Set your fork down between bites and sip some water. Relax and enjoy the flavour of each mouthful. Chew each bite thoroughly before you swallow. Savor each moment with your friends, your family and this wonderful food, but remember it is a meal, not a race to see who can eat the fastest.

Drink plenty of water. Many people believe that mild dehydration feels like hunger, and the best way is to avoid becoming dehydrated to drink plenty of water. You can also use water to slow down your eating by taking a sip or two between bites. Have a glass or two of water before you start drinking alcoholic beverages, and have one in between drinks to slow down your alcohol consumption as well. (Not only can cocktails be high in calories, but overindulging in alcohol can lower your awareness of how much you are eating.)

Keep healthy snacks at work. You will be more prepared to resist the high-calorie holiday treats brought in by co-workers and customers. These treats are always tasty, but rarely healthy. Snack on nuts, raisins, fresh fruit or energy bars instead so that your snack calories provide you with good nutrition. If you are going to indulge in a holiday goody, make sure it's not an everyday add-on.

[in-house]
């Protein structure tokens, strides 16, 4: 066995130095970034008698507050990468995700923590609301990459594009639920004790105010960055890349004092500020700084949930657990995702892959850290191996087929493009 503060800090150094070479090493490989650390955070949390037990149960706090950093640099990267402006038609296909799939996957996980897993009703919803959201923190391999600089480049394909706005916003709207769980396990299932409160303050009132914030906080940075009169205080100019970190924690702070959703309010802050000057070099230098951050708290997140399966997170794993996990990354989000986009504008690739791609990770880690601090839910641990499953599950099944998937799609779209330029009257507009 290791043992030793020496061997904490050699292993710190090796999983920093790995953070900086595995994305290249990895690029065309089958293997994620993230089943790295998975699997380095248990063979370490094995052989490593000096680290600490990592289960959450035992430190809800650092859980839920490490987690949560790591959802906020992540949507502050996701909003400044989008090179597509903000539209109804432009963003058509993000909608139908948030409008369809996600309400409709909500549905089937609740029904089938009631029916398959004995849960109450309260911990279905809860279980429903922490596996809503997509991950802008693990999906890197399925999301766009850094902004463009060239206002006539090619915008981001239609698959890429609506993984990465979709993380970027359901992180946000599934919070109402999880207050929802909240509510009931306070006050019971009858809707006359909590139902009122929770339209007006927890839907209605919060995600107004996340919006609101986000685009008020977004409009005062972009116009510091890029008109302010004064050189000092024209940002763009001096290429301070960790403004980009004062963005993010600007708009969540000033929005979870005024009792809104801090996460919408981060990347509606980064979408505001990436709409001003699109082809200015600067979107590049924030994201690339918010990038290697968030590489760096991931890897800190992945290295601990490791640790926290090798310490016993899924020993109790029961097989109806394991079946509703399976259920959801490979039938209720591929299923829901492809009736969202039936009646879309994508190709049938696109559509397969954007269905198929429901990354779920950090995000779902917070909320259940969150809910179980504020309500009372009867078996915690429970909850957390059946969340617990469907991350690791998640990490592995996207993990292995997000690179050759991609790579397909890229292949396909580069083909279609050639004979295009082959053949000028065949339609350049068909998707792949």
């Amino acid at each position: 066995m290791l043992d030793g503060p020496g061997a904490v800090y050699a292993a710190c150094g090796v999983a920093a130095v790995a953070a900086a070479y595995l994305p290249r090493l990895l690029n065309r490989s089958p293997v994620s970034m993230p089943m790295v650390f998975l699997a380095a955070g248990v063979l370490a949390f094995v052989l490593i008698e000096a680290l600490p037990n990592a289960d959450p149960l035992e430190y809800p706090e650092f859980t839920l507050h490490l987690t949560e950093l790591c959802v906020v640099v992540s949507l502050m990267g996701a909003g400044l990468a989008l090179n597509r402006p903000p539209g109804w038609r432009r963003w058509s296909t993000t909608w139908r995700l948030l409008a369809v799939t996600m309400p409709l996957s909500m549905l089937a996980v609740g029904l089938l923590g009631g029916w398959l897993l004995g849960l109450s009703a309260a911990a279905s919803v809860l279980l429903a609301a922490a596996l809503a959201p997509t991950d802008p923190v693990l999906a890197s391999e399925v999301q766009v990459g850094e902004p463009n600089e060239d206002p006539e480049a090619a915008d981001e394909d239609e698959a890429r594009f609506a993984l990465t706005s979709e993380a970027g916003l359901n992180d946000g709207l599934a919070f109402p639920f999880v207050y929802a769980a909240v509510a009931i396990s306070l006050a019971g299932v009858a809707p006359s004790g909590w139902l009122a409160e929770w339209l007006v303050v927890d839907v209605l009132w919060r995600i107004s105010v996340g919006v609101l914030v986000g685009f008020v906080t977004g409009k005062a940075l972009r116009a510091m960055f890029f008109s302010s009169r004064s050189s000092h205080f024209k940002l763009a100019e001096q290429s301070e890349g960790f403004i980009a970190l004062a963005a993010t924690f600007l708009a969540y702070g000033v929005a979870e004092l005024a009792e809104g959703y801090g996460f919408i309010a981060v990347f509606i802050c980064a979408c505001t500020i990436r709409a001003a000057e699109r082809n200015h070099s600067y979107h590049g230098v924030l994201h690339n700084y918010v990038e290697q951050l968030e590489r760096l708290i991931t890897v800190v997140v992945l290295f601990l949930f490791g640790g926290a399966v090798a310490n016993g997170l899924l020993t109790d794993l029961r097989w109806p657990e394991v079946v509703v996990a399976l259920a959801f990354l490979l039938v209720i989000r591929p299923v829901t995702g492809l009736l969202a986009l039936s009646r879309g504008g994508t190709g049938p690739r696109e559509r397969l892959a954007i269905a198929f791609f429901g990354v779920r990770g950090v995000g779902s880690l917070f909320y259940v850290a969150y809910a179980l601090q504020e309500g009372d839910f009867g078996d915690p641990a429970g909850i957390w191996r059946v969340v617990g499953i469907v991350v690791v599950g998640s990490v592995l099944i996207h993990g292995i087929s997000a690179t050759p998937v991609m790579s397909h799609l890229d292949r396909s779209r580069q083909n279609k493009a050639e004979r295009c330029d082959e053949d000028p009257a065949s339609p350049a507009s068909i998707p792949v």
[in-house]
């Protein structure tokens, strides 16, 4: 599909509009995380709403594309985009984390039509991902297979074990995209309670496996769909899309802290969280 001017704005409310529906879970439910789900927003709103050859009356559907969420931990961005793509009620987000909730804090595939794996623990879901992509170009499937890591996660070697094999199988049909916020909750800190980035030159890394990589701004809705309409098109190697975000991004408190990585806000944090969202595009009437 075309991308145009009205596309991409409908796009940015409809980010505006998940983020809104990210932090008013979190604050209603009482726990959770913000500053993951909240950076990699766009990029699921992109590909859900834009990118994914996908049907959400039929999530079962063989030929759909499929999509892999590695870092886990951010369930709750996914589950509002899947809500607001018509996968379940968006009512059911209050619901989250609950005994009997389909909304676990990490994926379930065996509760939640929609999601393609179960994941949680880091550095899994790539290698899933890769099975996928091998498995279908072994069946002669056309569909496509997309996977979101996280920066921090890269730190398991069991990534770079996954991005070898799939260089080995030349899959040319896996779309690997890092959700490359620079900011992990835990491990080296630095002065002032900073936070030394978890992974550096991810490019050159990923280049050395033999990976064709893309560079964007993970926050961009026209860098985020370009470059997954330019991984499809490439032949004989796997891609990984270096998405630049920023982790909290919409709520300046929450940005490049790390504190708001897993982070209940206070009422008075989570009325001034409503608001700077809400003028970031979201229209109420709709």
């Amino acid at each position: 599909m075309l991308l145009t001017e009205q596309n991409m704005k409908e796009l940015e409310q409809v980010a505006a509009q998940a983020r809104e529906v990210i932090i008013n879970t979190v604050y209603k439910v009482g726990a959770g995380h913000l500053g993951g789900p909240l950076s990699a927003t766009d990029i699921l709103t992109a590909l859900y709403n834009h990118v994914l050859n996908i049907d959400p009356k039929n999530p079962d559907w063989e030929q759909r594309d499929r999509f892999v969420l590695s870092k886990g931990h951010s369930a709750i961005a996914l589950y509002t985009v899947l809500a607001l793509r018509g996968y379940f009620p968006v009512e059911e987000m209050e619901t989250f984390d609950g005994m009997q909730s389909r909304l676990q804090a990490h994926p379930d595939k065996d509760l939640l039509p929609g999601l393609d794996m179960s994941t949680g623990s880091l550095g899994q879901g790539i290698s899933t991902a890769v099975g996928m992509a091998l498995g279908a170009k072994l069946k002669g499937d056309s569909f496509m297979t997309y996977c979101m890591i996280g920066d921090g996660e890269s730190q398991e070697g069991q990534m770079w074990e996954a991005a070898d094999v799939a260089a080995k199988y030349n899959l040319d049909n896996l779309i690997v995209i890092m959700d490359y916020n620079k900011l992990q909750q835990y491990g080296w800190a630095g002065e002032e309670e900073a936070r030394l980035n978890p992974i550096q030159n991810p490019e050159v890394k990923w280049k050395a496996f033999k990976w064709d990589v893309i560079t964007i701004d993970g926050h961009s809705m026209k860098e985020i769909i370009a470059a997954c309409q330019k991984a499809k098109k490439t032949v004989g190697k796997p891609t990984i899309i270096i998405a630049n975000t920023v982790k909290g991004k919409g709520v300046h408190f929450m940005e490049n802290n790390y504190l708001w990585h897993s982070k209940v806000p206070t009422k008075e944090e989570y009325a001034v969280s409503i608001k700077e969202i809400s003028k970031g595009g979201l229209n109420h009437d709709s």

Exercise is a great way to control your weight, your blood pressure and exercise adds to your good health by reducing stress and keeping your muscles and bones in good shape. Although the holidays are a hectic time, keep your exercise routines going to help ensure that the occasional treat will not land permanently on your thighs or belly. Even if you are so busy that you have to cut your workout time in half, continuing to work out keeps you in the exercise habit. Find out how much food you should eat before you exercise. Once you quit your exercise routine, it can be very difficult to start up again -- nevermind the weight you can gain from taking a hiatus.

Decide what to buy before you go into that shop. You know how tempting it is to walk into a coffee or candy shop. That temptation seems to double itself during the festival season. You may think you are going into the coffee shop for a cup of coffee, but when you see that delicious mocha with whipped cream and peppermint sprinkles, you suddenly decide you need that one instead.

Decide what you want before you go in and stick to it. I know that huge glazed doughnut in the pastry case looks so good and tastes so sweet, but it also adds a lot of calories and sugar that you do not need. Just order your coffee and get out of there -- fast. Same thing goes for the candy shop. Do you really want a small square of dark chocolate? That is fine, just go into the shop, buy one and enjoy it. Do not go in and buy three truffles, a peanut butter cup and two caramel-pecan turtles.

It is difficult to avoid overeating during the holidays (especially the sweets -- find out how much sugar you can have each day). If you do slip up now and then, do not beat yourself up for it. Be good to yourself. Remember that maintaining a healthy diet throughout the holidays takes practice. Forgive yourself and make sure your next meal or snack is a healthy one.